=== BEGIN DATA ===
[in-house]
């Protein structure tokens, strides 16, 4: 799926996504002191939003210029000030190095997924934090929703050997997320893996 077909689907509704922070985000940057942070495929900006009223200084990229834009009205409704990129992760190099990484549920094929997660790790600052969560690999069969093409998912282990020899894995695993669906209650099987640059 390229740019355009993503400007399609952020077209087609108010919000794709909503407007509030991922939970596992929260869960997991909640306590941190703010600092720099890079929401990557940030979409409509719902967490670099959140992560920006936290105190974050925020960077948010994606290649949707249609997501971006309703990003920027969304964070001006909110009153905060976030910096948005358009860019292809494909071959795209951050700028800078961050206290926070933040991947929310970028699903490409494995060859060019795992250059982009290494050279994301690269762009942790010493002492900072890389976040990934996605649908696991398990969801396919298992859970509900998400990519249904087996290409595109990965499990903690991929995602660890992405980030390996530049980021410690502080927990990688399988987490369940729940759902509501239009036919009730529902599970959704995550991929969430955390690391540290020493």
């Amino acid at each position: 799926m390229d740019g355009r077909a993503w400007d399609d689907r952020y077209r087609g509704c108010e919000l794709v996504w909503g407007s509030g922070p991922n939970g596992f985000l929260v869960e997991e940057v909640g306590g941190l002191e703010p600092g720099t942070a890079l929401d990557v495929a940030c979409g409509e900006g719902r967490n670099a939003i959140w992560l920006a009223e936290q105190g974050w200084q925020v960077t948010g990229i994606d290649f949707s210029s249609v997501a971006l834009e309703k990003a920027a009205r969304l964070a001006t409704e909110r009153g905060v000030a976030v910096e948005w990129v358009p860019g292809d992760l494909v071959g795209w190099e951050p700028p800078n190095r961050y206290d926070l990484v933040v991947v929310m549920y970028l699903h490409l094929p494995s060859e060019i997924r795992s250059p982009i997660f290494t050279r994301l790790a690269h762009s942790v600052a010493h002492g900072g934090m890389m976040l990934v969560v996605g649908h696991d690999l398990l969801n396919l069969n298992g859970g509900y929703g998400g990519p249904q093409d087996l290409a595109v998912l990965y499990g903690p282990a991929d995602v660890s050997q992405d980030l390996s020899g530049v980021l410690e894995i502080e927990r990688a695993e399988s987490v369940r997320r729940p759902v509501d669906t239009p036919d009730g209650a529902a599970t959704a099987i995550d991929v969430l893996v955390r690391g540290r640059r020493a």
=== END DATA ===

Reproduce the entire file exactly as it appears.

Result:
[in-house]
């Protein structure tokens, strides 16, 4: 799926996504002191939003210029000030190095997924934090929703050997997320893996 077909689907509704922070985000940057942070495929900006009223200084990229834009009205409704990129992760190099990484549920094929997660790790600052969560690999069969093409998912282990020899894995695993669906209650099987640059 390229740019355009993503400007399609952020077209087609108010919000794709909503407007509030991922939970596992929260869960997991909640306590941190703010600092720099890079929401990557940030979409409509719902967490670099959140992560920006936290105190974050925020960077948010994606290649949707249609997501971006309703990003920027969304964070001006909110009153905060976030910096948005358009860019292809494909071959795209951050700028800078961050206290926070933040991947929310970028699903490409494995060859060019795992250059982009290494050279994301690269762009942790010493002492900072890389976040990934996605649908696991398990969801396919298992859970509900998400990519249904087996290409595109990965499990903690991929995602660890992405980030390996530049980021410690502080927990990688399988987490369940729940759902509501239009036919009730529902599970959704995550991929969430955390690391540290020493």
């Amino acid at each position: 799926m390229d740019g355009r077909a993503w400007d399609d689907r952020y077209r087609g509704c108010e919000l794709v996504w909503g407007s509030g922070p991922n939970g596992f985000l929260v869960e997991e940057v909640g306590g941190l002191e703010p600092g720099t942070a890079l929401d990557v495929a940030c979409g409509e900006g719902r967490n670099a939003i959140w992560l920006a009223e936290q105190g974050w200084q925020v960077t948010g990229i994606d290649f949707s210029s249609v997501a971006l834009e309703k990003a920027a009205r969304l964070a001006t409704e909110r009153g905060v000030a976030v910096e948005w990129v358009p860019g292809d992760l494909v071959g795209w190099e951050p700028p800078n190095r961050y206290d926070l990484v933040v991947v929310m549920y970028l699903h490409l094929p494995s060859e060019i997924r795992s250059p982009i997660f290494t050279r994301l790790a690269h762009s942790v600052a010493h002492g900072g934090m890389m976040l990934v969560v996605g649908h696991d690999l398990l969801n396919l069969n298992g859970g509900y929703g998400g990519p249904q093409d087996l290409a595109v998912l990965y499990g903690p282990a991929d995602v660890s050997q992405d980030l390996s020899g530049v980021l410690e894995i502080e927990r990688a695993e399988s987490v369940r997320r729940p759902v509501d669906t239009p036919d009730g209650a529902a599970t959704a099987i995550d991929v969430l893996v955390r690391g540290r640059r020493a």